Mostly, when we think of Christmas memories it’s the experiences and feelings we remember (both good and not so good). So what if your soon-to-be-ex buys all the things – it might impress the children now, and for a few years even. But will they, as adults and possibly parents themselves, look back and think worse of you for it? Unlikely. It’s likely they’ll care about the same things you do – the special memories you create at Christmas. 


Creativity costs very little money. Get all the children involved in creating an adventure-filled Christmas that takes them off the tech, out of the house and doing stuff together. Trips to the seaside, into the local woods, sorting out unwanted toys to box and wrap for others less fortunate. Baking, making paper chains together, whatever you love doing. It’s the gift of your presence that matters – you might not be with them all the time, but when you are, put aside the stress and just have fun together. 

Remember that you are not alone. There are very many people in your position and there is support for you. Nina Farr runs the Cluster Mothers which is active over the Christmas period. You can check it out here The Cluster Mothers

If you don’t have the children over Christmas Day itself, remember that as the CEO of your own life, you get to decide when it is and what you’ll do. Christmas is a season, not a date. You can create special memories when you choose. And you can spend the time away from your children doing something important for you – you are a person in your own right, and she needs a holiday too. Your solo Christmas Day can be whatever you want and need it to be.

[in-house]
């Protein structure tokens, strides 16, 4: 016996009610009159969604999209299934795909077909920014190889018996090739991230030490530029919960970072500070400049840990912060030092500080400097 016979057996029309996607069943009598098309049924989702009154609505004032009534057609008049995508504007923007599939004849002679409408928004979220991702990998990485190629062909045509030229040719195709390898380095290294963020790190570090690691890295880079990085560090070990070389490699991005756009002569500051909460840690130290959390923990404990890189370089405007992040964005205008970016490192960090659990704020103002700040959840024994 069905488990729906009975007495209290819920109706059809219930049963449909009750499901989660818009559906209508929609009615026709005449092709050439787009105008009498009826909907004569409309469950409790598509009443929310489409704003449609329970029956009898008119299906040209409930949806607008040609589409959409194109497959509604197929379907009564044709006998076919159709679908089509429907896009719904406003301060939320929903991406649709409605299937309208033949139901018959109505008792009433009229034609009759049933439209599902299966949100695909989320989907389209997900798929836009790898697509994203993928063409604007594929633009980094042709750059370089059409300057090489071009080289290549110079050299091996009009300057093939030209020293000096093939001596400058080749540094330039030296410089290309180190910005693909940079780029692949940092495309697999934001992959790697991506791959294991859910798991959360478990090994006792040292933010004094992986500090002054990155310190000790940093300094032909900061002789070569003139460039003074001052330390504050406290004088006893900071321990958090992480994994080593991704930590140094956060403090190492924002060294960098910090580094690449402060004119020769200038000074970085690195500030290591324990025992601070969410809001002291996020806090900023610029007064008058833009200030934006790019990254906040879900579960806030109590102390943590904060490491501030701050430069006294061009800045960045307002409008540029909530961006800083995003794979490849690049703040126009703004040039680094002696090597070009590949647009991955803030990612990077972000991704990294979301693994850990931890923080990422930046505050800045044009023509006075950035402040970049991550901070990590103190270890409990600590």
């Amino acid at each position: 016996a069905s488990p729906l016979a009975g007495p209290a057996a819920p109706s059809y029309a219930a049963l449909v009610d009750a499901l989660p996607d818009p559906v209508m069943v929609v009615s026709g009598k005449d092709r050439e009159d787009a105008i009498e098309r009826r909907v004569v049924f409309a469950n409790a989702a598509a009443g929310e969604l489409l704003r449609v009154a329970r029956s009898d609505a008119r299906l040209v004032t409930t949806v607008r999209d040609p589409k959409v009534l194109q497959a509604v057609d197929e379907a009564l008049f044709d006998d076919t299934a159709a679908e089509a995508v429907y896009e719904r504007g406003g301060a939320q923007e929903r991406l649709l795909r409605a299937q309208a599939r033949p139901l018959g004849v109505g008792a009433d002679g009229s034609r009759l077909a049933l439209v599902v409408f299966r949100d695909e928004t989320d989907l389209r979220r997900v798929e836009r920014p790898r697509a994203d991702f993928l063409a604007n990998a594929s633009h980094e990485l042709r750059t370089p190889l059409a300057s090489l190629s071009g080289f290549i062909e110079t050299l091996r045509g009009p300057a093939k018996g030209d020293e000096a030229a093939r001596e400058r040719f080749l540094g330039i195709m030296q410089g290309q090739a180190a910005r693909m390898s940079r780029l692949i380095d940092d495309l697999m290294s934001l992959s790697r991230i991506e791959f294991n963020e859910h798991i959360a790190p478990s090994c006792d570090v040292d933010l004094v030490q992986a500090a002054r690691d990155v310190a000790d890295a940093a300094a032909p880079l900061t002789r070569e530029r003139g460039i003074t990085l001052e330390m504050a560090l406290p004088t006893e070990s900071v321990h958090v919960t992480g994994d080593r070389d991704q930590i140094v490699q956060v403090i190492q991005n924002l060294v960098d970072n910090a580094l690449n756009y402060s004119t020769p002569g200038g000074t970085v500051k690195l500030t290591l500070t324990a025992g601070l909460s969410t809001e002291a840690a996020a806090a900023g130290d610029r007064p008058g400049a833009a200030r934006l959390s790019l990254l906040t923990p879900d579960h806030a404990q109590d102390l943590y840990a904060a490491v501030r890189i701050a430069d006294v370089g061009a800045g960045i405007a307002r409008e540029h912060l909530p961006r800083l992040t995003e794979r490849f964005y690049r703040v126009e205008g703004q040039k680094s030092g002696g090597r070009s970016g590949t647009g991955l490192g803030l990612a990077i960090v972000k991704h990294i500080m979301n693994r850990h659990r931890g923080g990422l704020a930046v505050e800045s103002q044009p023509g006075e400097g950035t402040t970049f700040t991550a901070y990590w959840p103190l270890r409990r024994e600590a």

Ditch the divorce for December

Some of my clients have mediation and court hearings in December! As if you didn’t have enough to do, right? If this is also you, I feel for you. It’s wise to schedule in some ‘divorce time’ so you’re prepared practically and emotionally. 


If you don’t have to ‘do’ your divorce in December, how about letting it go just for a few weeks? No one will die. The world won’t end and actually, you’ll come back to it refreshed in January. 


If this idea fills you with horror, it’s a sign that you really do need to take a break for December. Your divorce should not be taking over every waking moment of your life. If it is, you’re probably not sleeping much either. Am I right? If you are seeing more than one 3 o’clock in a 24 hour period it’s time to step back. 


It is possible to ‘overdo’ your divorce. It can be all-consuming, and that’s no good for your mental health, your physical health or your relationships with friends and family. So, attend to what is really necessary, and ditch the rest. That includes guilt, stress, the anxiety, and fears. It includes the anger the perfectionism and resentments. The whole lot. 

The divorce Christmas box

Imagine finding a Christmas gift box and putting all of the divorce emotions into that box and wrapping it up. Instead of putting it under the tree, stick it at the back of your wardrobe. You can pull it out in January. As for your paperwork, I’d love for you to put all that away too if you can. Make a note of where you’re at and your next steps for January, then enjoy being a parent, daughter, sister, friend, woman for a few weeks. You deserve it! 


If you want to relax in the certainty you’ll hit the ground running in 2020, you can get me in your diary for the new year. Just book in a call, then give yourself some lovely festive breathing space knowing you’ve got your divorce covered when you’re rested. If you’d love to spend a Clarity Day with me In January 2020 for the 2019 price, book it in December and also receive a free place at Get Divorce Ready Live in London in January! 


Emma Heptonstall, the Divorce Alchemist is author of the Amazon best selling book How to be a Lady Who Leaves, the Ultimate Guide to Getting Divorce Ready. A former lawyer, Emma is a family mediator and founder of Get Divorce Ready the online self-study and group programmes. Emma has been featured on BBC Radio, The Telegraph, the iPaper and in Marie Claire Magazine. To find out more visit